The Syfy channel held their annual 4th of July ‘Twilight Zone’ marathon, so when I was asked to write about my favorite episodes of ‘the series, I felt like a musician being asked about his influences. It’s hard to answer because too many examples flood into your head at once, and you wouldn’t know where to begin.

Like so many people, I grew up with ‘The Twilight Zone‘ in re-runs, and I still have fond memories of the strong moral lessons of the show, the skillful storytelling, the zappers at the end, the wonderful, moody cinematography, Rod Serling’s speeches that bookended every episode, and so much more. This story would seem timely because of the passing of Richard Matheson, and Anne Serling’s memoir, As I Knew Him: My Dad, Rod Serling, but ‘The Twilight Zone’ has never gone away, and any time is a great time to celebrate it.

‘The Twilight Zone’ debuted on October 2, 1959, and ended on June 19, 1964, witTwih 156 episodes in all. Not every episode was a winner, and there were varying degrees of greatness for many TZ installments, but here is a list of the episodes that really did it for me as a ‘Twilight Zone’ fan. I’ll start with the first ever Twilight Zone episode, “Where Is Everybody,” where Earl Holliman finds himself completely alone in the world, but he’s really training to be an astronaut and is cracking up from being in an isolation chamber for three weeks.

Both “Walking Distance,” and “A Stop at Willoughby” centered around one of Serling’s favorite themes, the wish to go back to your childhood. “Time Enough At Last,” where Burgess Meredith plays a bookworm who survives a nuclear holocaust, has a heartbreaking twist ending, one of the best of the series, while “The Monsters Are Due on Maple Street” is another great sci-fi allegory for prejudice and post-McCarthy paranoia.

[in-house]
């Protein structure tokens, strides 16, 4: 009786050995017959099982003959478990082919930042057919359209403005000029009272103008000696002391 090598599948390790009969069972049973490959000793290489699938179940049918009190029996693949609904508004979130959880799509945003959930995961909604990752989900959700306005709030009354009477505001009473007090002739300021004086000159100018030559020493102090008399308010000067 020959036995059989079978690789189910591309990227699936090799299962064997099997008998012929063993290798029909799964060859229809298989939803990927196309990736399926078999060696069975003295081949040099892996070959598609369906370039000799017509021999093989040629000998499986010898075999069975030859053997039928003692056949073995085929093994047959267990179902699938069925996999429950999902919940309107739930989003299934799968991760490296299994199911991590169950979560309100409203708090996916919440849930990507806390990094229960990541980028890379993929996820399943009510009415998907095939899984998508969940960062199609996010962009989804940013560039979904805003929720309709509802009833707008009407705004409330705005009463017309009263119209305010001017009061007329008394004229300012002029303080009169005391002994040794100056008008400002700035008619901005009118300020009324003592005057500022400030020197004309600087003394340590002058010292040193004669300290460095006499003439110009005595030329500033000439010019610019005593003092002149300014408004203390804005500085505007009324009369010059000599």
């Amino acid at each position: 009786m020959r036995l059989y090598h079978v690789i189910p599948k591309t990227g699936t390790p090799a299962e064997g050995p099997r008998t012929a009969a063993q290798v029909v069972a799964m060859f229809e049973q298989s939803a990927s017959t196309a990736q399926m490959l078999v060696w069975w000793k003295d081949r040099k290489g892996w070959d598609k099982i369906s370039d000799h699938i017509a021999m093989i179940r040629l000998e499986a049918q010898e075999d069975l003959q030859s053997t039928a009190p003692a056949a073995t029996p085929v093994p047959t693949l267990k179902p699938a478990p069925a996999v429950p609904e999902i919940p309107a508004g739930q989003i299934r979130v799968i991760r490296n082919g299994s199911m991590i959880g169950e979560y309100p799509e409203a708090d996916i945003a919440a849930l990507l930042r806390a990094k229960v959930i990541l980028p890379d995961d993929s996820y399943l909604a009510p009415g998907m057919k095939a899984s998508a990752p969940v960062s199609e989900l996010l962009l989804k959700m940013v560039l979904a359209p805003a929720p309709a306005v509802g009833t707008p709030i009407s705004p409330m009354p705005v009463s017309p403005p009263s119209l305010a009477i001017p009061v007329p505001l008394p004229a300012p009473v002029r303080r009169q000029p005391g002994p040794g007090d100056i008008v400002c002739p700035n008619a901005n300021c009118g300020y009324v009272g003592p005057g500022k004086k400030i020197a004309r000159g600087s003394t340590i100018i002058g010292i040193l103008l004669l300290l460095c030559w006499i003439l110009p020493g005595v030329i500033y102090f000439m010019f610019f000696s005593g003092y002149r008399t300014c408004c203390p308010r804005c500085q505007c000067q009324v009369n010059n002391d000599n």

“It’s a Good Life,” starring Bill Mumy from ‘Lost In Space’ is another good episode and it was brilliantly parodied on ‘The Simpsons’ with Bart playing the powerful evil kid who turns Homer into a jack-in-the-box. “The Dummy,” starring Cliff Robertson, is one of the freakiest ventriloquist horror stories ever. The dummy’s voice as he torments Robertson is especially chilling, as is June Foray’s sweet Talky Tina voice in another all time TZ classic, “Living Doll.” (“My name is Talky Tina, and I’m going to kill you…”)

“Eye of the Beholder” makes a great statement about physical beauty and conformity that still rings true today, and “Nightmare at 20,000 Feet” is one of the all time greats, written by Matheson. I loved the irony of Robert Redford playing death in “Nothing in the Dark,” an episode written by George Clayton Johnson, who co-wrote ‘Logan’s Run’ with William F. Nolan. I also loved Mickey Rooney’s tortured performance in “Last Night of a Jockey,” which like many ‘Twilight Zone’ episodes warned you to be careful what you wish for.

Other Zone favorites include: “To Serve Man,” which had another delicious twist (pun intended), “The Hitch-Hiker,” a scary story conceit that’s been copied many times, “Long Live Walter Jameson,” which had another favorite Serling theme, the fear of aging and death, “The Fever,” a great metaphor for gambling addiction, “A Nice Place to Visit,” one of the best be careful what you wish for episodes, “A Kind of Stopwatch,” which deals with a timepiece that can freeze-frame the world, “Nick of Time,” which has a good message about believing in superstition, and many more.

Growing up, I often caught the afternoon re-runs of ‘The Twilight Zone’ on a local independent station, KTLA, and they would also run ‘Twilight Zone’ marathons every year, usually during Thanksgiving. Now it’s become a yearly Fourth of July event on the Syfy channel. But who needs an occasion to watch and enjoy ‘The Twilight Zone’? Anytime, anywhere, Serling’s great creation is like Jello: There’s always room.